Free Software Foundation wades into Canonical

The Free Software Foundation (FSF) is furious with Canonical for the approach the company has taken in order to deal with the UEFI Secure Boot.

According to Muktwarethe problem is known as the “Ubuntu solution” and it requires the heresy of putting a Microsoft key on a Linux machine. Machines sold as “Ubuntu Certified,” preinstalled with Ubuntu, will have an Ubuntu-specific key, generated by Canonical. They will be required by the certification guidelines to have the Microsoft key installed.

Any Ubuntu CDs, distributed separately from hardware, will also depend on the presence of Microsoft’s key in the machine’s firmware to boot when Secure Boot is active.

In a whitepaper, FSF’s John Sullivan writes that their main concern with Ubuntu is the dropping of Grub 2, which is licenced under GNU GPLv3, in favour of another bootloader with a different license that lacks GPLv3’s protections.

He wrote that Canonical is worried someone might ship an Ubuntu Certified machine with Restricted Boot. To comply with GPLv3, Ubuntu thinks it would then have to divulge its private key so that users could sign and install modified software on the restricted system.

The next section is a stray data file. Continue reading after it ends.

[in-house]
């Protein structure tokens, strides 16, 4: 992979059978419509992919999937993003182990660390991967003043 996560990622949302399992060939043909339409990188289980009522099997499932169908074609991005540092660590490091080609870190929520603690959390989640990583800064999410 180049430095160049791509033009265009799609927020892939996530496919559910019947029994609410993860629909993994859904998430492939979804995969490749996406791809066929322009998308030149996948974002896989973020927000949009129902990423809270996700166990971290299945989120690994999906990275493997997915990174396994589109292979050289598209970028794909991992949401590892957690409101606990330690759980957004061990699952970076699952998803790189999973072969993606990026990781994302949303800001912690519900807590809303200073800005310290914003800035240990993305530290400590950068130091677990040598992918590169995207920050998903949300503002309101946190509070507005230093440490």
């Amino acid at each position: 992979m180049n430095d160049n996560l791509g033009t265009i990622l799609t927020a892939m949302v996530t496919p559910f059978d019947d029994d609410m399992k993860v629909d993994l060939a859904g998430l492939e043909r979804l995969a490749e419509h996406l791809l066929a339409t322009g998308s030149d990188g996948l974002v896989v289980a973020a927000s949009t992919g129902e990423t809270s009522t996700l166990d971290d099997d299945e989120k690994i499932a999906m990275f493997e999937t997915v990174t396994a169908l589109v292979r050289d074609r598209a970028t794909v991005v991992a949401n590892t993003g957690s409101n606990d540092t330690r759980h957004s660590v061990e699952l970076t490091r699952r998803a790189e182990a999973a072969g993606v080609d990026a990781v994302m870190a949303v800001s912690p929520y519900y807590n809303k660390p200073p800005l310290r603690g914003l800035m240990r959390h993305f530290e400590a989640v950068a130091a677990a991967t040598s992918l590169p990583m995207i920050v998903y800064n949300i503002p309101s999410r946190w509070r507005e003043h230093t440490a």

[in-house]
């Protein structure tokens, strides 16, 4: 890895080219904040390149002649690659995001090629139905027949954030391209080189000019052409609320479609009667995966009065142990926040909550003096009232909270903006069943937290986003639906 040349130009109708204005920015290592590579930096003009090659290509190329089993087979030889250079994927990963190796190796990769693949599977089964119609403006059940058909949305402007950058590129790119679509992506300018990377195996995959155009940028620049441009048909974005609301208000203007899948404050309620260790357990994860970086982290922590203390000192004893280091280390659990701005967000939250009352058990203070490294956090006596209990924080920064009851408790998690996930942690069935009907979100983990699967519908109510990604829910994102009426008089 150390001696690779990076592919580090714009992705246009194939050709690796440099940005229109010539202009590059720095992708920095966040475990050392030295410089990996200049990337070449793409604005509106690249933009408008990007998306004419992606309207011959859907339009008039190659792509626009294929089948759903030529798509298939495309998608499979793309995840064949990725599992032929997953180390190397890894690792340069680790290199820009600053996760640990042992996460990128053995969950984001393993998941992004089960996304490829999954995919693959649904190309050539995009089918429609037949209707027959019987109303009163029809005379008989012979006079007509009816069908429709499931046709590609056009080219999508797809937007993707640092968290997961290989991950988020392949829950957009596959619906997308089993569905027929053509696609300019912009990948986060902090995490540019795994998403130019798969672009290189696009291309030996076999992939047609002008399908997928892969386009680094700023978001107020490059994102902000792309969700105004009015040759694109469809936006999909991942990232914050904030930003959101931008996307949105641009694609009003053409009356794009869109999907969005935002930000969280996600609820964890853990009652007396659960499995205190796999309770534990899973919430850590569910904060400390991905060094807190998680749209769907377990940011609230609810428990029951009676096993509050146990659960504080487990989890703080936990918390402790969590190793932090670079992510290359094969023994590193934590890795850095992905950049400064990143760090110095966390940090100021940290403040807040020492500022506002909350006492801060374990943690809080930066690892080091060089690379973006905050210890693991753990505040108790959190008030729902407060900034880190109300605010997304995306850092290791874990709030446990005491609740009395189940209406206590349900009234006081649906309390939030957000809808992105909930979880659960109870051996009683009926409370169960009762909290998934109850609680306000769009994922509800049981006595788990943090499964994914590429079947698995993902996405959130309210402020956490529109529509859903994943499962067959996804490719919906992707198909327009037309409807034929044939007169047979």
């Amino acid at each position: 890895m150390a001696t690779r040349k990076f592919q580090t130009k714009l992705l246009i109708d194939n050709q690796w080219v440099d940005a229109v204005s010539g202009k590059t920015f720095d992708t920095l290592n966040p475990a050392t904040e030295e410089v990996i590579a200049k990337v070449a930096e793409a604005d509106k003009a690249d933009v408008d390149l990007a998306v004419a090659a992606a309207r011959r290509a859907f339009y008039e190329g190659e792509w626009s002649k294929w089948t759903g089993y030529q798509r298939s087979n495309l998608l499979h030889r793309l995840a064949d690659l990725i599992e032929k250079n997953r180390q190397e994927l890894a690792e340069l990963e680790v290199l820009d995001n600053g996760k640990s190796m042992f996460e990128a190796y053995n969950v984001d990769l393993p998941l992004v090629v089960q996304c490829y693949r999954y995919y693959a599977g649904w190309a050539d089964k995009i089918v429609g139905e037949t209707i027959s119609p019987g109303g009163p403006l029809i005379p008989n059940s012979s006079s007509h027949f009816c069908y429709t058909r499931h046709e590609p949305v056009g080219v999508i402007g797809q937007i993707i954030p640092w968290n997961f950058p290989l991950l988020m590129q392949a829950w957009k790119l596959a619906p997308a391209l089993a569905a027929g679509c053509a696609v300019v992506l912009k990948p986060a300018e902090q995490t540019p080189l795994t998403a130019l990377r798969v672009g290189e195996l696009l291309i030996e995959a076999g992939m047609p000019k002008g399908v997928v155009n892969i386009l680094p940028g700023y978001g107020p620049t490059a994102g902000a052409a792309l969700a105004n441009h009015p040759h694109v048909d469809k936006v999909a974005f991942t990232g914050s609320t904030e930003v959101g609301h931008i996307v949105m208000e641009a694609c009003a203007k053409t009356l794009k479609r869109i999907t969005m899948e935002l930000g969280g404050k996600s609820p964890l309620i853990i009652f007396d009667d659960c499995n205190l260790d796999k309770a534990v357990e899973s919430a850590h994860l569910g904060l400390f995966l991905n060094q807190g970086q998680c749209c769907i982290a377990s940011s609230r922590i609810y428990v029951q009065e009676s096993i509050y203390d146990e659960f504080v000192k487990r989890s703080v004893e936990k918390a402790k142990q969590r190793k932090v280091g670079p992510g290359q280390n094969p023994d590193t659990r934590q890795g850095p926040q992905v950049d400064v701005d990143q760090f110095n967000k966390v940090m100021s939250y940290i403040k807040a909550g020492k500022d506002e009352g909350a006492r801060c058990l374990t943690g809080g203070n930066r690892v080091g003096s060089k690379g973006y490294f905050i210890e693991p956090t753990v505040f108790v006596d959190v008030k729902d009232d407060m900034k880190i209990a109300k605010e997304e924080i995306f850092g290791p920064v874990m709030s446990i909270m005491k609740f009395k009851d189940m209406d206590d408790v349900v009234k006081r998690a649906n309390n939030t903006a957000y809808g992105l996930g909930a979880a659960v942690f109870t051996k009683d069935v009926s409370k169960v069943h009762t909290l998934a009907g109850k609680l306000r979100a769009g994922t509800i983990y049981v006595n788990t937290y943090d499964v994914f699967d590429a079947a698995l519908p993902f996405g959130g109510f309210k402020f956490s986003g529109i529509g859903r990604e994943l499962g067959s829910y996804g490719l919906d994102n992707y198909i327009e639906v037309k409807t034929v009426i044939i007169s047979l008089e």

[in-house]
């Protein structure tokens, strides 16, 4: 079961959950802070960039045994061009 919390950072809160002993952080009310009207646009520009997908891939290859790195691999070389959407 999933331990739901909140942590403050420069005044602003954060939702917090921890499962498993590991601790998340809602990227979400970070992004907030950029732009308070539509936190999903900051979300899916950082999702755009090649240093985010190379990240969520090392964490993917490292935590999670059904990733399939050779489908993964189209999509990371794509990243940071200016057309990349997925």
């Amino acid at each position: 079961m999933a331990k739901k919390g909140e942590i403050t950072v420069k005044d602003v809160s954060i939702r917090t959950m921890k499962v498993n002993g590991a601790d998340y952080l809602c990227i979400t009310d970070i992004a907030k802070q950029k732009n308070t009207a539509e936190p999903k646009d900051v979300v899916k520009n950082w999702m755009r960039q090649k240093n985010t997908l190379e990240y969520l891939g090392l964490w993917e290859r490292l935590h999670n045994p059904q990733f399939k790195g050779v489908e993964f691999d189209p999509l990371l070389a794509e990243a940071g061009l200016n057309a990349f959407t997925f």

However, Sullivan said that argument doesn’t hold up and is based on a misunderstanding of GPLv3. He slammed Canonical for not getting on the blower to ask the FSF about these problems before pressing ahead with the changes.

Sullivan said that addressing the threat of Restricted Boot by weakening the license of the bootloader makes no sense.

He said that with a weaker licence, companies will now have a form of advance permission to obstruct the user’s ability to run modified software. Ubuntu has chosen a path which allows a Restricted Boot and is self defeating.

Sullivan called on Ubuntu and Canonical to reverse its decision, and promised to help it with any licensing concerns.

He wants Ubuntu to support users generating and using their own signing keys to run and share any versions of the software – not requiring users to install a key from Canonical to get the full use of their operating system.